Sometimes the microclimate can vary dramatically just a few feet away from each other in a garden. For example, an area along a sunny brick south-facing wall will be slightly warmer in the winter than an area away from the wall. This warmer location allows the opportunity to grow more cold-sensitive plants. It is always best in a planting design to choose plants adapted to the conditions of an area, rather than to modify the conditions in order to grow certain plants. There is a wealth of plants well-suited to just about any type of growing condition.
Plant Design Characteristics
Each plant variety has a unique form, leaf or bark texture, leaf, flower and fruit color, plant form, and other characteristics. The art of planting design is a joyful combination of these plant qualities and how well plants complement each other through the seasons. As an example, let's choose a scenario of a planting design of a small planting space against a brick wall with well-drained soils in a partial shade area. Selecting a plant that you prefer is not important at this time, but identifying the qualities the plants should have is prioritized.
First, we have the environmental condition of partial shade with well-drained soils. Second we have a tall brick wall where taller plants will be needed to scale down the wall height. Third, we have only a small planting space so that plants will need to grow vertically and not in width. Last, we should have a simple combination of plants that will combine together.
Large shrubs or small trees for partially-shaded narrow spaces include devil's walking stick (Aralia spinosa), parasol tree (Firmiana simplex), and Japanese yew (Podocarpus macrophyllus). Medium shrubs can include Oregon-grape holly (Mahonia bealei), American beautyberry (Callicarpa Americana), and azaleas (Rhododendron spp.). Groundcovers include Asian jasmine (Trachelospermum asiaticum), ajuga (Ajuga reptans), and ardisia (Ardisia japonica).
Like fitting together the pieces of a puzzle, the choice of plants should complement each other in color, form, texture, evergreen or deciduous quality, and flowering or fruiting time. If a large deciduous shrub is chosen, an evergreen plant should be placed nearby to provide winter interest. If a spring flowering plant is chosen, a summer or fall blooming plant could be planted to provide additional interest. One possible combination from this group of plants for this area may be parasol tree, Oregon-grape holly, and ajuga. Parasol tree provides the tall overstory, Oregon-grape holly the mid-level shrub, and ajuga the groundcover. Parasol tree is deciduous in winter, has large coarse-textured leaves, and interesting green trunks. Oregon-grape holly blooms in winter, has interesting summer fruits, and medium-textured evergreen leaves. Ajuga blooms in spring and provides a low purple foliage groundcover through the summer months with spring flowering.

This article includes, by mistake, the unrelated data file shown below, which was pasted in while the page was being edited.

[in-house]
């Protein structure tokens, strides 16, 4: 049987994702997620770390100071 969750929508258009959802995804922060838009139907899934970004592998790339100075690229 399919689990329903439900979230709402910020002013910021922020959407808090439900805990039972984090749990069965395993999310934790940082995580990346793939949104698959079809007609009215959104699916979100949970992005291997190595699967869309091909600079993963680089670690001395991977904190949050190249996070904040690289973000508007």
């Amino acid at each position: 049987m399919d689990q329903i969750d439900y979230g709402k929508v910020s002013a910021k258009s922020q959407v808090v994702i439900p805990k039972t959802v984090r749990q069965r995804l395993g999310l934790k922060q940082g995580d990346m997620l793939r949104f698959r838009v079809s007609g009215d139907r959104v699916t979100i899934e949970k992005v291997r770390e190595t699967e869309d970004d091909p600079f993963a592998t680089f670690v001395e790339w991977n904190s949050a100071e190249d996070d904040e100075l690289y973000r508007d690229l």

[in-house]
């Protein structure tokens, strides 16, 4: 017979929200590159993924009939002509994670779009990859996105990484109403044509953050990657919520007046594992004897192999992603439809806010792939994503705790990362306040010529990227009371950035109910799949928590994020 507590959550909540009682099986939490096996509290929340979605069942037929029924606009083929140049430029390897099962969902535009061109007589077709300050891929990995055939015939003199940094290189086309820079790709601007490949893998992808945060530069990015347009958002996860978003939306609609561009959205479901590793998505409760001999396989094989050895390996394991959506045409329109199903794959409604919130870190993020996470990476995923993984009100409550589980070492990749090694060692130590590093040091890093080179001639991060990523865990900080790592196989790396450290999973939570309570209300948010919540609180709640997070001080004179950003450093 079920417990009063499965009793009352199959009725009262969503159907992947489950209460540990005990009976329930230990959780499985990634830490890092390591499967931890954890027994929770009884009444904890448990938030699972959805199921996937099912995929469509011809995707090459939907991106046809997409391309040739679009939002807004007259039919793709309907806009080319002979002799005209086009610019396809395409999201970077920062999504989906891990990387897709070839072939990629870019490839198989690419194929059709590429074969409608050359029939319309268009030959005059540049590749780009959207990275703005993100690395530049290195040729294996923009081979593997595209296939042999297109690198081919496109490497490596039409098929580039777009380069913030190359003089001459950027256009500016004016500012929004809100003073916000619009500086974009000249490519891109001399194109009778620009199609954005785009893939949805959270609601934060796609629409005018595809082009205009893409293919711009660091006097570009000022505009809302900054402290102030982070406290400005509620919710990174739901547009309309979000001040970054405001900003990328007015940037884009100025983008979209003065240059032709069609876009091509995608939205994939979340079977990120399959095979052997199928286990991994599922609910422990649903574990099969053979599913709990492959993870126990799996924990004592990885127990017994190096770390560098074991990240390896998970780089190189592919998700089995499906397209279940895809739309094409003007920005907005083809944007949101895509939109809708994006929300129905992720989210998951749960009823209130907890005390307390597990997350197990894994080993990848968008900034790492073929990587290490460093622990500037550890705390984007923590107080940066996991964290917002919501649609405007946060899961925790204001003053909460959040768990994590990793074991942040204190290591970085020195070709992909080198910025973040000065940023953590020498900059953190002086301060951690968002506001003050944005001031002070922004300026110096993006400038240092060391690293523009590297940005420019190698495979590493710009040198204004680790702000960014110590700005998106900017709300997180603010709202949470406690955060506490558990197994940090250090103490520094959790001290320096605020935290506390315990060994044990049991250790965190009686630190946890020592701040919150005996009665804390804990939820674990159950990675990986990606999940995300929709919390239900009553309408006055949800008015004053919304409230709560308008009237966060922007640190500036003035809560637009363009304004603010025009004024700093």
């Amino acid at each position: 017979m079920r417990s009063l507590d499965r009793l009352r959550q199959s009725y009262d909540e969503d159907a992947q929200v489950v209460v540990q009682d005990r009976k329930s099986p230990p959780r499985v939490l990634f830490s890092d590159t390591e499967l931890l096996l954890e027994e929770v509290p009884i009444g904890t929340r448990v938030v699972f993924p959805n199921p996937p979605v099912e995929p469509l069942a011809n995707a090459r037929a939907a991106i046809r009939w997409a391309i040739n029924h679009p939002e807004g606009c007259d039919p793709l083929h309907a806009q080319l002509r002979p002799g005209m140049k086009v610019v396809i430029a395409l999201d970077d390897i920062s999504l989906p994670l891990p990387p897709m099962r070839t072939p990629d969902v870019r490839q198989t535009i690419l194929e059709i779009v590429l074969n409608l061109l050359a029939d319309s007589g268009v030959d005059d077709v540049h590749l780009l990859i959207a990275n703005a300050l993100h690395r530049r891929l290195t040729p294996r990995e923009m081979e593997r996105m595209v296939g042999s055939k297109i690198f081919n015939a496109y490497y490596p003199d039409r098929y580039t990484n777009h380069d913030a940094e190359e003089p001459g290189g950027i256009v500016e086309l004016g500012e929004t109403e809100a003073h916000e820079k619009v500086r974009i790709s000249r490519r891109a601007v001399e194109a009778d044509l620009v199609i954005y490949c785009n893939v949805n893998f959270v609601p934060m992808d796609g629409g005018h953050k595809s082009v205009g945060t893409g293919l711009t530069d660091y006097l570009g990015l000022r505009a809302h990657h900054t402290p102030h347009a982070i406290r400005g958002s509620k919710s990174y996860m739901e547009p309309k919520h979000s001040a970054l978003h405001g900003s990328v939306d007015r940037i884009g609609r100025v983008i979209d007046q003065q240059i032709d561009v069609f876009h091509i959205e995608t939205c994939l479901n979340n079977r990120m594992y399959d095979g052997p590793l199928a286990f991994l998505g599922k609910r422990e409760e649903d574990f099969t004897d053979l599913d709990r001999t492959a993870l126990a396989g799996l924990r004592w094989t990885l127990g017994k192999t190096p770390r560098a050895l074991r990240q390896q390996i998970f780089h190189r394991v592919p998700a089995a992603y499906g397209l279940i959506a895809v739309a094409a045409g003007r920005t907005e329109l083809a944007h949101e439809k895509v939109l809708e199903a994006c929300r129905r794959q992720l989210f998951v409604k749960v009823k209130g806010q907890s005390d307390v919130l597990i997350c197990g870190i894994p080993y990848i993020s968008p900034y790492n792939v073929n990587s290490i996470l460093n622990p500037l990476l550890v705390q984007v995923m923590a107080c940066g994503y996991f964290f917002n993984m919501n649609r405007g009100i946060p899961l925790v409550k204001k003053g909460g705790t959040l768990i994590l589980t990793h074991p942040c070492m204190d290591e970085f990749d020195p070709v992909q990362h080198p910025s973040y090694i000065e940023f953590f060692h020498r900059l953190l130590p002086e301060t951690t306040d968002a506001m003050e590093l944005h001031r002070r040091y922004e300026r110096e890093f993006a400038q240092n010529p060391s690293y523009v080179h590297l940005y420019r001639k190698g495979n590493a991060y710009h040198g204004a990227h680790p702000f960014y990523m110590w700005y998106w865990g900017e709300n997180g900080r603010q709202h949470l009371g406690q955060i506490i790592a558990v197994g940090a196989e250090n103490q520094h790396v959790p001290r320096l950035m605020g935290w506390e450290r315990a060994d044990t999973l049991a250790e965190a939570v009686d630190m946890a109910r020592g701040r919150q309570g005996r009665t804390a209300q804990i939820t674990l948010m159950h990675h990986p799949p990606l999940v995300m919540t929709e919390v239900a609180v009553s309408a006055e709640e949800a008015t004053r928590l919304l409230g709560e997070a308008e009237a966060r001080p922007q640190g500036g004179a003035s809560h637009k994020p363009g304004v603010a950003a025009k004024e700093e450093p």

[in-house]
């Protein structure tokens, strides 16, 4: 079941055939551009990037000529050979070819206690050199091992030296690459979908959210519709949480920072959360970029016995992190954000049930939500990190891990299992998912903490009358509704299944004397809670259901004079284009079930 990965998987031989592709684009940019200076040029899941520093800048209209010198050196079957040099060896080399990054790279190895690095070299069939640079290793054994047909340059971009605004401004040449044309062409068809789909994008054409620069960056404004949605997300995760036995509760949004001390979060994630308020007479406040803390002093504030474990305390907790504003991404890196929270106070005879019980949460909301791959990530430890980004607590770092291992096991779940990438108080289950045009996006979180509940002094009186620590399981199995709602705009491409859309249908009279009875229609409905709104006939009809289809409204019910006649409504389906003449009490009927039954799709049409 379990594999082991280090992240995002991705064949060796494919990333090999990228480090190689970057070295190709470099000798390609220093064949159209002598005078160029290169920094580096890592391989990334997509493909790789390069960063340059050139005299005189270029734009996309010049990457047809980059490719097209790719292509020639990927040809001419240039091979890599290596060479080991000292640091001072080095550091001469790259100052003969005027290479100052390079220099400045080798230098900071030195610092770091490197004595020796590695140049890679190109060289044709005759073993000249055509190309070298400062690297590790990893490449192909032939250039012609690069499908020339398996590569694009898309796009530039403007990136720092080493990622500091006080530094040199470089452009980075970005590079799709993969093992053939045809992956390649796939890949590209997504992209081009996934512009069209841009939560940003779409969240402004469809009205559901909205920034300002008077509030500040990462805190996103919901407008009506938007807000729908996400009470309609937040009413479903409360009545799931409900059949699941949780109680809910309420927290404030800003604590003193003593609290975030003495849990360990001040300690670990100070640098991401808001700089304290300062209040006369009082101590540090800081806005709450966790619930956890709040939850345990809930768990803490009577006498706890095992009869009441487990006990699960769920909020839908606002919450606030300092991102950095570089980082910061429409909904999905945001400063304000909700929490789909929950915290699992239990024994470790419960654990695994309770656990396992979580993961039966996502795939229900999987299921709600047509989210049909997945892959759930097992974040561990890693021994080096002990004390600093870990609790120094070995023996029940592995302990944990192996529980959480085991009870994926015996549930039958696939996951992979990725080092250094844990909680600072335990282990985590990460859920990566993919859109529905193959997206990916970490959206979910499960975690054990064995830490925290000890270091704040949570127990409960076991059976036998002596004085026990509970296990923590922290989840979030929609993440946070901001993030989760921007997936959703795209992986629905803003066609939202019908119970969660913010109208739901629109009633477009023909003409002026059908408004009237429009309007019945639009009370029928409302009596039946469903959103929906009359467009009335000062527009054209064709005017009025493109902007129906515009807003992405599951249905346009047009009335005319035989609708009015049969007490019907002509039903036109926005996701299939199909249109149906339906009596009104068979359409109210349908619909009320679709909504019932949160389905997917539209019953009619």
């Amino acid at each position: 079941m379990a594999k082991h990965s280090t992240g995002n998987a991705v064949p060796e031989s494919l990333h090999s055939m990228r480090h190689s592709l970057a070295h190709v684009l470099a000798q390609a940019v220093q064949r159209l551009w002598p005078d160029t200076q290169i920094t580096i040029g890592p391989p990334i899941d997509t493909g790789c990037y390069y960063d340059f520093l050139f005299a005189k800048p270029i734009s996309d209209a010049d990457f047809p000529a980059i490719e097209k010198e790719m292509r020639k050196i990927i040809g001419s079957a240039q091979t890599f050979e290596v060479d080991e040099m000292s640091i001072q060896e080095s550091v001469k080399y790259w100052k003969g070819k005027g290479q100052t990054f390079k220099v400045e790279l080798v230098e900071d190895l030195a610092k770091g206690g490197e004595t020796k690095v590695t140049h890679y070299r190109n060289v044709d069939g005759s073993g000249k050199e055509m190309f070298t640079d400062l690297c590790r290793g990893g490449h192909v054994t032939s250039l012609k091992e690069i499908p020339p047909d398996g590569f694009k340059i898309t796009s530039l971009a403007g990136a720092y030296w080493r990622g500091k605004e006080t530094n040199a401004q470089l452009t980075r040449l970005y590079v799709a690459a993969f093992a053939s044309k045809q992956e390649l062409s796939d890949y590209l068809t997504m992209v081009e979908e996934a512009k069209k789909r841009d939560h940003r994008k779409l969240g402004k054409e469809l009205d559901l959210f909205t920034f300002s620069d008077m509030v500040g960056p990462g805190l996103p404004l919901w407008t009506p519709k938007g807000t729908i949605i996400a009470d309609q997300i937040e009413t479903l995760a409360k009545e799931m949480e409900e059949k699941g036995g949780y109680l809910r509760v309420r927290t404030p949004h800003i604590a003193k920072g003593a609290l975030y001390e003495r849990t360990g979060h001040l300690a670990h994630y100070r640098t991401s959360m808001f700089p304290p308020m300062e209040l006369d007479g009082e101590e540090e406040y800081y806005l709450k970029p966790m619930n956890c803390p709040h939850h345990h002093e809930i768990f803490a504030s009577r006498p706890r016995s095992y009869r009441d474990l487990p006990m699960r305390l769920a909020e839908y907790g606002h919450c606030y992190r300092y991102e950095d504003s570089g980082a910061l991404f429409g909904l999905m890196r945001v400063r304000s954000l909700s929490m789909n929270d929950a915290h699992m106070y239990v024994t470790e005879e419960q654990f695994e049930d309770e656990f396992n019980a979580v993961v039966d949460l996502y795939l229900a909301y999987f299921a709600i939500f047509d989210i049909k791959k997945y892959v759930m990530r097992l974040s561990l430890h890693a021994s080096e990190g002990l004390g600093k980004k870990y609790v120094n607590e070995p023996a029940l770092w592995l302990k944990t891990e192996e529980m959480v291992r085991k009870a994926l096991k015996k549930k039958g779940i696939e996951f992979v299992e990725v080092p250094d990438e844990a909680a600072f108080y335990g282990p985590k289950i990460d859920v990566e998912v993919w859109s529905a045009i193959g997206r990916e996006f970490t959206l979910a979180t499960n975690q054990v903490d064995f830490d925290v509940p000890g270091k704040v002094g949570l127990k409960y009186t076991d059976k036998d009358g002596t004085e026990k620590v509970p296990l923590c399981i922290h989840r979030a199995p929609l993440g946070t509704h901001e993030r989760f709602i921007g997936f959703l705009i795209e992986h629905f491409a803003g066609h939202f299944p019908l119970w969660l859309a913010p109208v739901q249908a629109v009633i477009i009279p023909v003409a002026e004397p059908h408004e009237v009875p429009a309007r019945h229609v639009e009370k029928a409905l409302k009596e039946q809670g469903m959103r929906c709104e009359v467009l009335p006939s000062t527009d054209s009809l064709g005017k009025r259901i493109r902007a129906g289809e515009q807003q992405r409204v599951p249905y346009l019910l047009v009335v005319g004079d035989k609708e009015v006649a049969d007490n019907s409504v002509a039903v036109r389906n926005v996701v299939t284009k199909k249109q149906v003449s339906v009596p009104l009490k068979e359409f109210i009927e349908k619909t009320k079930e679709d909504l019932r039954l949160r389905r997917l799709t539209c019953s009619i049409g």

There may be many other plants that will fit this situation and may be combined in a number of ways to provide the best results. The important thing to understand is the nature of plants that you are working with and how they will best work together. Equally important in choosing plants are maintenance considerations. Some plant varieties are more prone to insect, disease or other problems and should be evaluated unless the proper maintenance can be afforded.
These factsheets were written by Robert F. Brzuszek, Assistant Extension Professor, The Department of Landscape Architecture, Mississippi State University.
Gardeners can purchase hard-to-find native plants during the Crosby Arboretum’s popular Fall Native Plant Sale.
The semiannual sale will be Oct. 21 and 22 at the arboretum. It begins at 10 a.m. and ends at 3 p.m. Arboretum members can enter at 9 a.m. Admission is free.
There is one plant that absolutely is the flower of the South: the crape myrtle. Who can resist the colorful flower clusters on display from early summer through late fall?
The spectacular flowers are actually large panicles, or branching clusters composed of many small flowers. These panicles can be more than 8 inches long, and colors range from white, to shades of pink and purple, to rich reds. There are even bicolor flowers like my favorite Pink Peppermint.
STARKVILLE, Miss. -- Creative landscape experts will offer advice and inspiration to professionals and home gardeners alike at an Oct. 19 design symposium at Mississippi State University.
The 61st Edward C. Martin Jr. Landscape Design Symposium is a half-day event held in the MSU Bost Auditorium from 9 a.m. until noon. The event is presented by the MSU Department of Landscape Architecture and the Garden Clubs of Mississippi. It is coordinated by MSU Extension professor Bob Brzuszek.
Home gardeners are showing more interest in planting native plants in the landscape. This makes a lot of sense because native plants have a greater tolerance to local environmental conditions. What holds them back is the fact that many have a limited ability to create excitement in the landscape.
One that defies that stereotype is the butterfly weed. This native plant was chosen as a Mississippi Medallion winner in 2012, an award given to plants selected for their superior and outstanding garden and landscape performance.